Scores of Okada Riders (commercial motorbike transporters) in Ashiaman have called for the legalisation of their work in the community.
The Okada business in the Ashiaman Metropolis is fast growing in patronage by most people of the community and its environs, and our operations must be regulated, a survey conducted by the Ghana News Agency has established.
The Okada is considered by many as the faster means of transportation, especially during peak period but not legalized in the country forcing both the operators and the passengers playing hid and seek with security operatives.
Baaba Alhassan, a 58 year-old-man who has been in this business for the past seven years, told the Ghana News Agency that he had resorted to Okada riding after losing his job at the Tema habour.
He, however, complained that the Police and the City Guides always harassed them, “we are not able to work freely because their business is not legally accepted by the country as it is in other neighbouring countries”.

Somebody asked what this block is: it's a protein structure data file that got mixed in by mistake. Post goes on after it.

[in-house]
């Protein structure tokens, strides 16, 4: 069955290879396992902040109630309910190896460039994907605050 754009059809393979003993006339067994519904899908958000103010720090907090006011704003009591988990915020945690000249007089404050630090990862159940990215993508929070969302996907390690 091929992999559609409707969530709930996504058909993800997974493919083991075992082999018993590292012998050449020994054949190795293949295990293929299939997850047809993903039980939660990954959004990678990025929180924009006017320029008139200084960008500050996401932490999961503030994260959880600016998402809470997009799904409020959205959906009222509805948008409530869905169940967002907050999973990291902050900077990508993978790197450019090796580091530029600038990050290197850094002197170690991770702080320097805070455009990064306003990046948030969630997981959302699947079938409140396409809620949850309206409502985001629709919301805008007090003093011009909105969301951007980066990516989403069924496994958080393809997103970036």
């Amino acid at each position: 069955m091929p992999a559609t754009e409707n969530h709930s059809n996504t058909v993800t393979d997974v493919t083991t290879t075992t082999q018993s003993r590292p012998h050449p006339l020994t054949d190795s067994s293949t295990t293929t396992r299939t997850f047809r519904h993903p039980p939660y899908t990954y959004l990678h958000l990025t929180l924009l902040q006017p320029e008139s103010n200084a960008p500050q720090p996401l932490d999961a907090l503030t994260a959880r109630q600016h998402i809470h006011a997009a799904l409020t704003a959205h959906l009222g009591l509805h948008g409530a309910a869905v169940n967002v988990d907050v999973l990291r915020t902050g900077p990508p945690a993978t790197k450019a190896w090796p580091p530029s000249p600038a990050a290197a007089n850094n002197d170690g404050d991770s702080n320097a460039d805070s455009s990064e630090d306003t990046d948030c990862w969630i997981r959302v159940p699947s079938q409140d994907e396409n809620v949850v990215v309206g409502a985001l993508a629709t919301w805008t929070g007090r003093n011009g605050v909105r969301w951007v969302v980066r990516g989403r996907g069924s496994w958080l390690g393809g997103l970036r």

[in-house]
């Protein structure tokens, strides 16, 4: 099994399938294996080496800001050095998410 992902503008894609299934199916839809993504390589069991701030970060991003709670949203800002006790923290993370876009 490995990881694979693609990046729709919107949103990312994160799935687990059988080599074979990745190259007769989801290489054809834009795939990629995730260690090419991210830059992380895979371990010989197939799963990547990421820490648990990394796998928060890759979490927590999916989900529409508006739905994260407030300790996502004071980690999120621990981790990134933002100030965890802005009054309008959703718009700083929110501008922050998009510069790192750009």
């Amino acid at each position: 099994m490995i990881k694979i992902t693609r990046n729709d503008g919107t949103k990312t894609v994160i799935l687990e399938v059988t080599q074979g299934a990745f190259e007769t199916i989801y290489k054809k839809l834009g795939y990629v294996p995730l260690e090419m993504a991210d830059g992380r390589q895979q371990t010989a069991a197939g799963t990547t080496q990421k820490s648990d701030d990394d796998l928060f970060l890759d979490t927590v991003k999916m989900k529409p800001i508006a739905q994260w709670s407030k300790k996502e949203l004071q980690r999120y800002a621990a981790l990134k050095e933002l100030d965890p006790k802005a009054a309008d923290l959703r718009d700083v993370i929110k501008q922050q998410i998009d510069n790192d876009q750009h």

He alleged that some security operatives extort money from them or risk losing the motorbikes.
Baaba Alhassan said armed robbers are also a danger to their business because some riders have been attacked and their motors snatched at gun point by armed robbers, which they later used to commit crime.
He recounted the incident a rider who has a deformed face as a result of acid poured on him by armed robbers.
He denounced assertions that most Okada operators were armed robbers, rather advocated that the business had created many jobs for the youth hence, reducing crime rate and drug abuse especially in the Ashaiman area.
Mr Amidu Baale from Chereponi in the Northern Region who has been in the Okada business for the past four years told the GNA that he is a senior high school leaver and this was the business he does to take care of himself, family and his education.
Mr Baale also pleaded that the government should legalize the business so they could work freely and legally.
Mr Mohammed Abass and Mr Abdullah Abdul-Rahman also okada riders said the business was good but the influx of foreigners from our neighbouring African countries such as Nigeria, Niger, and Mali in the business was destroying the business.
Most of the riders interviewed agreed to pay taxes to the government if the business is legalized.